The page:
Personal life and death[edit]

His hobbies included golf, making computers, photography, fishing, and playing Japanese board games.[1] He was a Roman Catholic.[citation needed]

It was announced on September 5, 2012 that he would not run for re-election as he was suffering from throat cancer and had difficulty speaking.[12] Yosano died on May 23, 2017.[13][14]

References[edit]

  1. ^ a b Japan Times, "Fukuda's new lineup", August 3, 2008.
  2. ^ "Fukuda overhauls Cabinet / LDP executive shakeup also elevates Aso to party No. 2", The Yomiuri Shimbun, August 2, 2008.
  3. ^ iht.com, Search for next prime minister of Japan puts spotlight on the economy
  4. ^ afp.google.com, Koike launches bid to be Japan's first woman PM Archived 2011-05-20 at the Wayback Machine.
  5. ^ "Aso elected LDP head", The Yomiuri Shimbun, 22 September 2008.
  6. ^ "Aso elected premier / Announces Cabinet lineup himself; poll likely on Nov. 2", The Yomiuri Shimbun, 25 September 2008.
  7. ^ "Yosano, Hiranuma Decide On Name For New Party". Nikkei Shimbun. 2010-04-07. Retrieved 2010-04-07.
  8. ^ Japan Times Yosano exits party, seen angling for ruling bloc January 14, 2012
  9. ^ Japan Times New team seen prioritizing TPP entry, sales tax hike January 15, 2012
  10. ^ Japan Times Lower House passes bill to double sales tax June 27, 2012
  11. ^ Japan Times Upper House passes bill to hike sales levy August 11, 2012
  12. ^ Japan Times Tax hike architect Yosano ill, to retire from politics September 6, 2012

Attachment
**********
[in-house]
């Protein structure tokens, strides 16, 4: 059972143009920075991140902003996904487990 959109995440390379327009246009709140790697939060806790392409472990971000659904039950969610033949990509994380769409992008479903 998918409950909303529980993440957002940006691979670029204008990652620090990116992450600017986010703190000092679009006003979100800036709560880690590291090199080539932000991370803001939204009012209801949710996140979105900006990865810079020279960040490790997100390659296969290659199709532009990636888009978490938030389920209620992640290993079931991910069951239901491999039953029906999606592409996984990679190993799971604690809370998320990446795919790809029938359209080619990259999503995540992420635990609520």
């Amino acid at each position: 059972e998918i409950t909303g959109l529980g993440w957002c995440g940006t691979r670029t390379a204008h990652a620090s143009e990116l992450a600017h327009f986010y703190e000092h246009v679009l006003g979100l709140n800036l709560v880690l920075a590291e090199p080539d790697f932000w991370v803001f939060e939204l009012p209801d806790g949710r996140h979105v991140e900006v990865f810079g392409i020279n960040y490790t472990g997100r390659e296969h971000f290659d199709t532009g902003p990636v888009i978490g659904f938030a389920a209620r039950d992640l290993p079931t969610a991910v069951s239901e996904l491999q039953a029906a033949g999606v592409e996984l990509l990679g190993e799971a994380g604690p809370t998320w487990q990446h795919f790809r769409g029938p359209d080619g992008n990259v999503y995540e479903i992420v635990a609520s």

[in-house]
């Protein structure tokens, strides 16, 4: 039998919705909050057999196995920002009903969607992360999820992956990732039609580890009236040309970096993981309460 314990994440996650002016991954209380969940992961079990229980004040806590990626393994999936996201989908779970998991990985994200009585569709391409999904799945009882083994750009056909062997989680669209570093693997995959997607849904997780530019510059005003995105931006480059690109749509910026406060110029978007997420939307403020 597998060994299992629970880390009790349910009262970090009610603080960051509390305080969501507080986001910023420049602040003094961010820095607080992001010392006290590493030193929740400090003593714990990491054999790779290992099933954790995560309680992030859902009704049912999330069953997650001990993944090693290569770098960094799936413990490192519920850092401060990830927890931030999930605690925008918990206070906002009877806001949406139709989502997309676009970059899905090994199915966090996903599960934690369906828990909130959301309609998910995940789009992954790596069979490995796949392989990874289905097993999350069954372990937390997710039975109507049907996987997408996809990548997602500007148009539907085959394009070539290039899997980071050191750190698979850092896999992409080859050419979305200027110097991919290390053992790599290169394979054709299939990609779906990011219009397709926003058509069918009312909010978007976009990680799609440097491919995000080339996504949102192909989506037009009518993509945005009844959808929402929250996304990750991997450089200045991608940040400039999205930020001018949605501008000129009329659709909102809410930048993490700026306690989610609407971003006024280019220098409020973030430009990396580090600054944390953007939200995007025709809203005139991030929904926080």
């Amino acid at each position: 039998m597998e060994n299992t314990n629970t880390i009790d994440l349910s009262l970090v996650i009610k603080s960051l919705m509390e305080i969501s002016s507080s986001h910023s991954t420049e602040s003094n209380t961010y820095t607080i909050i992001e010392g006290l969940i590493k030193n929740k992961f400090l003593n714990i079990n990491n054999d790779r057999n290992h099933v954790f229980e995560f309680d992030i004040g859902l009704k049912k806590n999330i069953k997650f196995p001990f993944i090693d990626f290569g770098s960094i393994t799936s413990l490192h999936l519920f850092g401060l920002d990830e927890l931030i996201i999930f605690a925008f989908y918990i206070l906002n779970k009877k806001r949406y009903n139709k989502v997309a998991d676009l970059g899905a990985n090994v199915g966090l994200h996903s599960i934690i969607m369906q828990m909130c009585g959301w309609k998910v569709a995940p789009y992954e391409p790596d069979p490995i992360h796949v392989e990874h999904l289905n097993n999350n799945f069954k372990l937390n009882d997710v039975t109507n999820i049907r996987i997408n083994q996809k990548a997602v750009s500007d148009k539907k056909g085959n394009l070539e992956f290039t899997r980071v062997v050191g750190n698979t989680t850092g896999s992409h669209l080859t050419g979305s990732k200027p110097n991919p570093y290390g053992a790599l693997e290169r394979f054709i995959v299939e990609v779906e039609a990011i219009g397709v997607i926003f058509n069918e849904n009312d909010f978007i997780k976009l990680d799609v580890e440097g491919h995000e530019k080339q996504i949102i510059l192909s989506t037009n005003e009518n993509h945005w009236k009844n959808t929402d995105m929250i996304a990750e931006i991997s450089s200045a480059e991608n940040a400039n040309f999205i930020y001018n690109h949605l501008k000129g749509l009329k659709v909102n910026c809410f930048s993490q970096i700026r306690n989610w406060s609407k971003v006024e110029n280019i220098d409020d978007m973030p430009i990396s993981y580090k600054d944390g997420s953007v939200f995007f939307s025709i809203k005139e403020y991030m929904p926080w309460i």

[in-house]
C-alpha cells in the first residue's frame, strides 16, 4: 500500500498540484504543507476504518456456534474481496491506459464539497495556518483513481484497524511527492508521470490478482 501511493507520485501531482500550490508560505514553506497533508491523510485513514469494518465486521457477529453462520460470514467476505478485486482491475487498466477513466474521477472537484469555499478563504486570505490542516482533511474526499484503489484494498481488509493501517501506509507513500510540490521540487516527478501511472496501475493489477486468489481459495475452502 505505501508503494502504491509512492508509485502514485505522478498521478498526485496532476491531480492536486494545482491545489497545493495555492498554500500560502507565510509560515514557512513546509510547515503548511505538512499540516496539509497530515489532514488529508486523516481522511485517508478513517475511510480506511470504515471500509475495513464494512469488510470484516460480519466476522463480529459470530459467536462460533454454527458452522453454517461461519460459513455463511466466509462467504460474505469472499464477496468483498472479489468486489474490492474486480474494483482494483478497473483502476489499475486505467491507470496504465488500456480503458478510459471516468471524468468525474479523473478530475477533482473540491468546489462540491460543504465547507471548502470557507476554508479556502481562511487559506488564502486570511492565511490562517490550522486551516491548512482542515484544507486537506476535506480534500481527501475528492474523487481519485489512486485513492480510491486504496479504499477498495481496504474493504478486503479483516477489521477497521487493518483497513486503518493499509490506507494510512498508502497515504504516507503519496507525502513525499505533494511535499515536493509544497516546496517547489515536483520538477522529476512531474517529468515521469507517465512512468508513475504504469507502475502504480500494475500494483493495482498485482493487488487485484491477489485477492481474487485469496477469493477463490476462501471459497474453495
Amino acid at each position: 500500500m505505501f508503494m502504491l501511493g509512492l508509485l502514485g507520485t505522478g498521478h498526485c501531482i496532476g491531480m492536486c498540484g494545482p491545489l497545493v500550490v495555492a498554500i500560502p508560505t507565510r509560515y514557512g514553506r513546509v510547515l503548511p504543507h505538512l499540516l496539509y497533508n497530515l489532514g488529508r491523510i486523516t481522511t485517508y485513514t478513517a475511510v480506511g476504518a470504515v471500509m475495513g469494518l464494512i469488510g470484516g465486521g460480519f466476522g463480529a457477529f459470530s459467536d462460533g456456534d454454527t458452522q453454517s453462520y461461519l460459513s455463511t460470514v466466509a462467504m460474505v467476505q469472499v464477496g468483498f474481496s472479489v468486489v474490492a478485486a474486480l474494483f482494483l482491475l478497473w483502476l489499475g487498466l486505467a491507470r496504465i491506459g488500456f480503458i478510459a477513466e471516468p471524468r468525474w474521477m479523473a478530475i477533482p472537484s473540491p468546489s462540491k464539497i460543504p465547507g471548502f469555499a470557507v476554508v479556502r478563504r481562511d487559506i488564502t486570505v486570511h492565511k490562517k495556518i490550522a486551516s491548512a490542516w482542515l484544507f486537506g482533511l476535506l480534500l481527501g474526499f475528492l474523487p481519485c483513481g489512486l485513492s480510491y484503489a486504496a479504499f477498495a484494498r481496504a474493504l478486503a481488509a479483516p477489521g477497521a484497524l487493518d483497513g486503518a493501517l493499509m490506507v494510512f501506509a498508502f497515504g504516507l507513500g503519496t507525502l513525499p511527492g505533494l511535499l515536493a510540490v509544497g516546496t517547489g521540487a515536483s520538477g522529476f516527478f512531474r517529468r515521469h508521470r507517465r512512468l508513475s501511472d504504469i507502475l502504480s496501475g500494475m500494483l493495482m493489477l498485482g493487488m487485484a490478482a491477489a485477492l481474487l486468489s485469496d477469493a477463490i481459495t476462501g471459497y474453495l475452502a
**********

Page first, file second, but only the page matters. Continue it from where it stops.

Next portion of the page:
13. ^ Yoshida, Reiji (2017-05-24). "Former lawmaker and finance chief Kaoru Yosano dies at 78". Japan Times.
  14. ^ Banri Kaieda [1]

External links[edit]

House of Representatives of Japan
Preceded by
Yojirō Konno
Eiichi Tanaka
Kiyomasa Katō
Representative for Tokyo's 1st district (multi-member)
1976–1979
1980–1996
Served alongside: Yūji Ōtsuka, Banri Kaieda, several others
Constituency abolished
New title
New constituency
Representative for Tokyo's 1st district
1996–2000
Succeeded by
Banri Kaieda
Preceded by
Banri Kaieda
Representative for Tokyo's 1st district
2005–2009
Preceded by
Representative for the Tokyo block (PR)
2003–2005
2009–present
Incumbent
Political offices
Preceded by
Banri Kaieda
Minister of State for Economic and Fiscal Policy
2011–present
Incumbent
Preceded by
Tomiko Okazaki
Minister of State for Social Affairs and Gender Equality
2011–present
New title Minister for Comprehensive Reform of Social Security and Tax
2011–present
Preceded by
Shōichi Nakagawa
Minister of Finance of Japan
2009
Succeeded by
Hirohisa Fujii
Preceded by
Shōichi Nakagawa
Minister of State for Financial Services of Japan
2009
Succeeded by
Shizuka Kamei
Preceded by
Hiroko Ōta
Minister of State for Economic and Fiscal Policy of Japan
2008–2009
Succeeded by
Yoshimasa Hayashi
Preceded by
Tatsuya Ito
Minister of State for Financial Services of Japan
2005–2006
Succeeded by
Yuji Yamamoto
Preceded by
Yasuhisa Shiozaki
Chief Cabinet Secretary of Japan
August 2007 – September 2007
Succeeded by
Nobutaka Machimura
Preceded by
Heizō Takenaka
Minister of State for Economic and Fiscal Policy of Japan
2005–2006
Succeeded by
Hiroko Ōta
Preceded by
Mitsuo Horiuchi
Minister for International Trade and Industry of Japan
1998–1999
Succeeded by
Takashi Fukaya
Preceded by
Ryoko Akamatsu
Minister of Education of Japan
1994–1995
Succeeded by
Yoshinobu Shimamura